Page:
The book, a testament to the importance of a culture where continual learning takes place, addresses technologies and ways of working that weren’t on the radar in 2009, when Crispin and Gregory wrote their earlier book, Agile Testing: A Practical Guide for Testers and Agile Teams. “Five years ago, no one worried about embedded testingmobile testing and globally distributed teams,” Crispin said. But today, depending on the business context in which an organization operates, all of these things are crucial areas of expertise for software professionals.

Another thing they didn’t give much thought to when they wrote their 2009 book was what testers need to know about other disciplines within the software development life cycle. “No one, was talking about doing business analysis,” Crispin said as an example. But today, testers understand it’s not enough to accept business requirements at face value. More Agile Testing addresses all of these issues. Ideas can originate anywhere. The authors themselves learned a lot from their readers, and More Agile Testing is full of reader-generated ideas. “The book includes [tips] from about 40 contributors who tell their own stories,” Crispin said. “We had a failure, and then we tried this, and it worked.”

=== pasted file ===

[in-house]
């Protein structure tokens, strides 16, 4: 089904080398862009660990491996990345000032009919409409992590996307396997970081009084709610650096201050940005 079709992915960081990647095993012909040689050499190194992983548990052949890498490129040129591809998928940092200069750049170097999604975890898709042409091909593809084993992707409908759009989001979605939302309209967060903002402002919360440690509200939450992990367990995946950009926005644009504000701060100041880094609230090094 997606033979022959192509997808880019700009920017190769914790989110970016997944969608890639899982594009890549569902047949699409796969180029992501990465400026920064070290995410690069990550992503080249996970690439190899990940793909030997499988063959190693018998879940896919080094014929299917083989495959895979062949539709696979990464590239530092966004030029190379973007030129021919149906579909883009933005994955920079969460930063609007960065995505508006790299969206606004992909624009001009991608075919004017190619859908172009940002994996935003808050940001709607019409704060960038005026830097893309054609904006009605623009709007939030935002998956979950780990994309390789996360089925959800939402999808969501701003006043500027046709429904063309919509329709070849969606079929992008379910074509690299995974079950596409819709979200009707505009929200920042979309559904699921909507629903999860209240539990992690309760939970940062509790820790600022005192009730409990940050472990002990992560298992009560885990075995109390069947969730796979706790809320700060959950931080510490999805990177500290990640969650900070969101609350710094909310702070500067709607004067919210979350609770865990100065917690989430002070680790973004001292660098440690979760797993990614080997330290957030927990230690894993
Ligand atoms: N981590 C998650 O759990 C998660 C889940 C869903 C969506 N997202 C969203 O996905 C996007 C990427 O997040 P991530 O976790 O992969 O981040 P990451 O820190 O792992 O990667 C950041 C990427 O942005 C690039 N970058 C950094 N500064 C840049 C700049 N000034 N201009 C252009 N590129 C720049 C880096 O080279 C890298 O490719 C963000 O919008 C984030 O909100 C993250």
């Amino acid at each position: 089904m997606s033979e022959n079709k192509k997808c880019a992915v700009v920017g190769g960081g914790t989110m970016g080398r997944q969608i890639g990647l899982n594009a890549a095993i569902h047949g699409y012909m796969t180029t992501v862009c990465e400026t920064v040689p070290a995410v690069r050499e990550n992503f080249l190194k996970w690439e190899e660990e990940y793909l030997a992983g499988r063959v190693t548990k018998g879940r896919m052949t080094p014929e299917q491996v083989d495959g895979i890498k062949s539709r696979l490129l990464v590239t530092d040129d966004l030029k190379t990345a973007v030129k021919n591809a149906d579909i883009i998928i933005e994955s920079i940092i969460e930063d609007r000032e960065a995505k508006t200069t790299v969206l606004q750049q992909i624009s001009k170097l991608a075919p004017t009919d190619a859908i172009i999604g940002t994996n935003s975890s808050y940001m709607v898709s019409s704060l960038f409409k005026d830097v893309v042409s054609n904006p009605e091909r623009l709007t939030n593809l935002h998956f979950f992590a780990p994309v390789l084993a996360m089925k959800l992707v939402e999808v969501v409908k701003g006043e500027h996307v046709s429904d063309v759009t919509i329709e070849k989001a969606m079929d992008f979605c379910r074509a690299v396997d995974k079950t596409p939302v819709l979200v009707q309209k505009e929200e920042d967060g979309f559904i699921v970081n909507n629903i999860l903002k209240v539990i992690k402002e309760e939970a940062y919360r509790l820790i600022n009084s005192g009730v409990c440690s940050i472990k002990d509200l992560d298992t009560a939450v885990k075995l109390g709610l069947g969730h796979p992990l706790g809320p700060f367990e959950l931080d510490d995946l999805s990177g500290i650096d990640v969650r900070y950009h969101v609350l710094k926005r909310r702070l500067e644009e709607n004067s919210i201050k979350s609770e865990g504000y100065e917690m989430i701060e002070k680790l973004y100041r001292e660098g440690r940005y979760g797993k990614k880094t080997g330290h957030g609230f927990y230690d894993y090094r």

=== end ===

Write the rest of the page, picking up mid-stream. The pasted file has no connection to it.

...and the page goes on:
The post Agile And The Learning Culture appeared first on Ryn "The Guardian" Melberg.

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Learn more about transforming people, process and culture with the Real Agility Program

In a recent scan of the e-literature on the reciprocal impact of Agile on HR, I connected some very interesting insights which I’d like to share. A set of insights that looks like ripples across the surface of a pond. Ripples that started when the Agile stone was thrown into the pond in 2001. In its simplest form, Agile is about a different way of working with each other in teams. Teams that are cross-functional, collaborative, co-located and customer-driven in their decision making. The insights provide compelling reasons why HR needs to take an active role in Agile implementations.

Insight #1